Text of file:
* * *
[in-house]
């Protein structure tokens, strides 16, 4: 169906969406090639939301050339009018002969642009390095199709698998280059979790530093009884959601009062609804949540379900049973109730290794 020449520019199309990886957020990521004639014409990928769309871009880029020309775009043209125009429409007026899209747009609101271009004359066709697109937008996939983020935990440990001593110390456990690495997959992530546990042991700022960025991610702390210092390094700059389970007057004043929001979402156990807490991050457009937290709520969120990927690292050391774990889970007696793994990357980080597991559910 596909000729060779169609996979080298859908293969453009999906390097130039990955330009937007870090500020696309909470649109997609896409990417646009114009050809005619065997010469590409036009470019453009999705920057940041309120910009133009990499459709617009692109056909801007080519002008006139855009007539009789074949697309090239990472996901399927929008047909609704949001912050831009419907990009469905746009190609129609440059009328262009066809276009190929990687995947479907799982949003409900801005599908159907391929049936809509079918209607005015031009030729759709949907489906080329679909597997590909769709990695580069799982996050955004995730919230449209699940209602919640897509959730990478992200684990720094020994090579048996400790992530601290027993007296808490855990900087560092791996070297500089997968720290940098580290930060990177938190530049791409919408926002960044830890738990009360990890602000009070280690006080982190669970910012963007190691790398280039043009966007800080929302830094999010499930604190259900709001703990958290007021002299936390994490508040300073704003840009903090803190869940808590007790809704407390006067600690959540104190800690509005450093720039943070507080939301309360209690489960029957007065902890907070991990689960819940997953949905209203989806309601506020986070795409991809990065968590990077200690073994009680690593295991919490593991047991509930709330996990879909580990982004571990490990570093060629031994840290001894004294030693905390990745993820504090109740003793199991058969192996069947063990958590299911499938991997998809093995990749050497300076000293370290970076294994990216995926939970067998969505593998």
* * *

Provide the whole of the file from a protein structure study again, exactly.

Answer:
[in-house]
């Protein structure tokens, strides 16, 4: 169906969406090639939301050339009018002969642009390095199709698998280059979790530093009884959601009062609804949540379900049973109730290794 020449520019199309990886957020990521004639014409990928769309871009880029020309775009043209125009429409007026899209747009609101271009004359066709697109937008996939983020935990440990001593110390456990690495997959992530546990042991700022960025991610702390210092390094700059389970007057004043929001979402156990807490991050457009937290709520969120990927690292050391774990889970007696793994990357980080597991559910 596909000729060779169609996979080298859908293969453009999906390097130039990955330009937007870090500020696309909470649109997609896409990417646009114009050809005619065997010469590409036009470019453009999705920057940041309120910009133009990499459709617009692109056909801007080519002008006139855009007539009789074949697309090239990472996901399927929008047909609704949001912050831009419907990009469905746009190609129609440059009328262009066809276009190929990687995947479907799982949003409900801005599908159907391929049936809509079918209607005015031009030729759709949907489906080329679909597997590909769709990695580069799982996050955004995730919230449209699940209602919640897509959730990478992200684990720094020994090579048996400790992530601290027993007296808490855990900087560092791996070297500089997968720290940098580290930060990177938190530049791409919408926002960044830890738990009360990890602000009070280690006080982190669970910012963007190691790398280039043009966007800080929302830094999010499930604190259900709001703990958290007021002299936390994490508040300073704003840009903090803190869940808590007790809704407390006067600690959540104190800690509005450093720039943070507080939301309360209690489960029957007065902890907070991990689960819940997953949905209203989806309601506020986070795409991809990065968590990077200690073994009680690593295991919490593991047991509930709330996990879909580990982004571990490990570093060629031994840290001894004294030693905390990745993820504090109740003793199991058969192996069947063990958590299911499938991997998809093995990749050497300076000293370290970076294994990216995926939970067998969505593998």